Friday, February 27, 2009

Holler, Shut, Too Foofie

When some people speak, my children become confused. My children because confused when some people speak.

Some people confuse my children when they speak, especially Nicolas. Do we speak unclear? Is our speaking unclear? Is it unclear when we speak? Do we speak unclearly? ("Unclearly" just looks wrong and sounds wrong, doesn't it?) None of this is clear. It's unclear. Our talking, that is. Or is it our speaking? BLA!

Nick often interprets things as he hears them - which is, as they are said, which is very literally. It's not necessarily wrong, it's just that in today's world, we rarely say what we mean. Or do we rarely mean what we say? Yeah - that's it! Jargon, slang, text messaging, IM-ing, etc. - these have all replaced proper grammar. Does this mean we are now "improper"?

Our kids all have a humorous side and Nicolas can have a great sense of humor... and I often have to make a joke out of what he is upset about or point out the humor in the situation that is causing him distress. Generally speaking, people who are sarcastic do not earn Nick's trust. I can understand why he has that hesitation


Here's a few things that I try not to say, that I can think of off the top of my head:

Ha - that was one.

  1. Off the top of my head...
  2. You're pulling my leg...
  3. You're kidding me...
  4. No kidding?
  5. Well, that's just great...
  6. Oh wonderful!
  7. Oh joy...
  8. Goodie.
  9. I just can't wrap my head around it...

And, for some silliness...

Antelope - to run off with your mother’s sister, running away to marry your aunt
Boomerang - what you say to frighten a meringue pie "boom"
Pasteurize- too far to see, past what your eyes can see

For more than 20 years, columnist Bob Levey of The Washington Post has been inviting readers to submit new definitions for pre-existing words.

Some memorable contributions:
(n.), a person who is coughed upon.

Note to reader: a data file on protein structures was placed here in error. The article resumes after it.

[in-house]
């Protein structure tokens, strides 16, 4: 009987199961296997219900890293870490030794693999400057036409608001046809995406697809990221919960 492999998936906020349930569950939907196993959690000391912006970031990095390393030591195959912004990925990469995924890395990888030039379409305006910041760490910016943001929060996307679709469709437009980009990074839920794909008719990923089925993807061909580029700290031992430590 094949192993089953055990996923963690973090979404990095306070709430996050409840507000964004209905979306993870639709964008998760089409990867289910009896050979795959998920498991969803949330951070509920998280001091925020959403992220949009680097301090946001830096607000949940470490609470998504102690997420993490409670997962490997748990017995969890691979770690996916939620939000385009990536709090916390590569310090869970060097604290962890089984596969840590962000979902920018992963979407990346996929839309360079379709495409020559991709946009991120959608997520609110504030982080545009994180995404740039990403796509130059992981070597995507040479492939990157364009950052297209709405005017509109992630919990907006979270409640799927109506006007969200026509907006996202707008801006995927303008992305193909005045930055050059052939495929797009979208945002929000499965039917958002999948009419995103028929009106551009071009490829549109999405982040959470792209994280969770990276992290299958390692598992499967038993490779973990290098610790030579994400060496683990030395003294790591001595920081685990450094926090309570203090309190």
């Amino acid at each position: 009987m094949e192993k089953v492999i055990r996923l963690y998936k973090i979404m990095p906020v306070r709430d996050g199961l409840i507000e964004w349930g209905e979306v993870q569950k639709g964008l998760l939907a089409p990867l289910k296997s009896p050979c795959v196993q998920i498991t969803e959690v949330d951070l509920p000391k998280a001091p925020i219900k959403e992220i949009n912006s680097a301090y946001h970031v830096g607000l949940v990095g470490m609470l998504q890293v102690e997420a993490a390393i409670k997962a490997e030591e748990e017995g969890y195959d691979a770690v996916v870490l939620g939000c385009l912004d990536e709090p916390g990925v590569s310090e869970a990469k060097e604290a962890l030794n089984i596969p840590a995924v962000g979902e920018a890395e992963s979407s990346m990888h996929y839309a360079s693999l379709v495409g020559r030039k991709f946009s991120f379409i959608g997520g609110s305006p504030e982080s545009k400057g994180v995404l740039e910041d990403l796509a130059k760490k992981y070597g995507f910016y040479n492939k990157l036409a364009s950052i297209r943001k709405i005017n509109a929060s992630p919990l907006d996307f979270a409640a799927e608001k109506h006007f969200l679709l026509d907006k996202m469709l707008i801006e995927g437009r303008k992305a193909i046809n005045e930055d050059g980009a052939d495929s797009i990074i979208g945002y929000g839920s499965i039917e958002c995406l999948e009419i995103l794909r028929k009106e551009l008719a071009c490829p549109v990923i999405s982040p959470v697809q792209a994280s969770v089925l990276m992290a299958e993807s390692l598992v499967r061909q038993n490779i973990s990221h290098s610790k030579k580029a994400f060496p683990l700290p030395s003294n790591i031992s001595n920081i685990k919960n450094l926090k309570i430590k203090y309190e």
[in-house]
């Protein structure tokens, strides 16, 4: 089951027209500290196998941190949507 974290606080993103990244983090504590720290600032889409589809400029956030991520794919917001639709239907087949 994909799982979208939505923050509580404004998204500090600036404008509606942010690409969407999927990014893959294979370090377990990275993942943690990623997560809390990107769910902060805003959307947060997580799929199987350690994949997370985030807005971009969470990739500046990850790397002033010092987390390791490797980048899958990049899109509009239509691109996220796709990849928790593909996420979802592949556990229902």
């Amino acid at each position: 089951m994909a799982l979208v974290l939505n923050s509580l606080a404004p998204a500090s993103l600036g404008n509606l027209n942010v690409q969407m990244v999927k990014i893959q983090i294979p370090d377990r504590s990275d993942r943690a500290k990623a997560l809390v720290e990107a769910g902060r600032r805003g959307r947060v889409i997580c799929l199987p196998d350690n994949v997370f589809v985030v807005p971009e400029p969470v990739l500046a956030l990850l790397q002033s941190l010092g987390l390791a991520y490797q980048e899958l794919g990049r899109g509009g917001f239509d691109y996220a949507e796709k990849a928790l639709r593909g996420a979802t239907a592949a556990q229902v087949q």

(adj.), appalled over how much weight you have gained.
(n.), that nice sensation you get when drinking soda.
(n.), a humorous question on an exam. (Sorry, I couldn't resist...)

And who could forget about homophones! Homophones - we love learning about these in our homeschooling adventures and they fit right in to our chaos. For example:

  • The noun meat (edible flesh) and the verb meet (to come together).
  • The noun peace (freedom from chaos) and the noun piece (a part of a larger thing, such as pecan pie or cheesecake!).
  • Bee - bumblee, be, the 2nd letter of the alphabet, the letter "B"
  • See, sea and the letter “C”

I say a couple of goofy things too…

  • Foofie or too foofie: When something is just a bit too much, not quite the right look, it's foofie, in a negative fashion sense
  • Oogie - something yucky or icky

And if someone is yelling and I want them to stop, I tell them to “quit hollering!” Holler? What exactly is holler? If you want to know, go to the urban dictionary.

  • Shut - this one is my pet peeve! I don't like it when Hubs says, "Shut the door!". I ask him if he would like me to close the door... he doesn't usually think it is as hilarious as I do though.

And, I found some of these online and shared them with Nicolas, just so he could have another good laugh. He sure was big-eyed for some of them!

Doctor's office, Rome:
Specialist in women and other diseases.

Information booklet about using a hotel air conditioner, Japan:
Cooles and heates: If you want condition of warm air in your room, please control yourself.

Car rental brochure, Tokyo:
When passenger of foot have in sight, tootle the horn. Trumpet him melodiously at first, but if he still obstacles your passage then tootle him with vigour.

On the grounds of a private school:
No trespassing without permission.

In a cemetery:
Persons are prohibited from picking flowers from any but their own graves.

Hotel elevator, Paris:
Please leave your values at the front desk.

In the lobby of a Moscow hotel across from a Russian Orthodox monastery:
You are welcome to visit the cemetery where famous Russian and soviet composers, artists, and writers are buried daily except Thursday.

A laundry in Rome:
Ladies, leave your clothes here and spend the afternoon having a good time.

Airline ticket office, Copenhagen:
We take your bags and send them in all directions.

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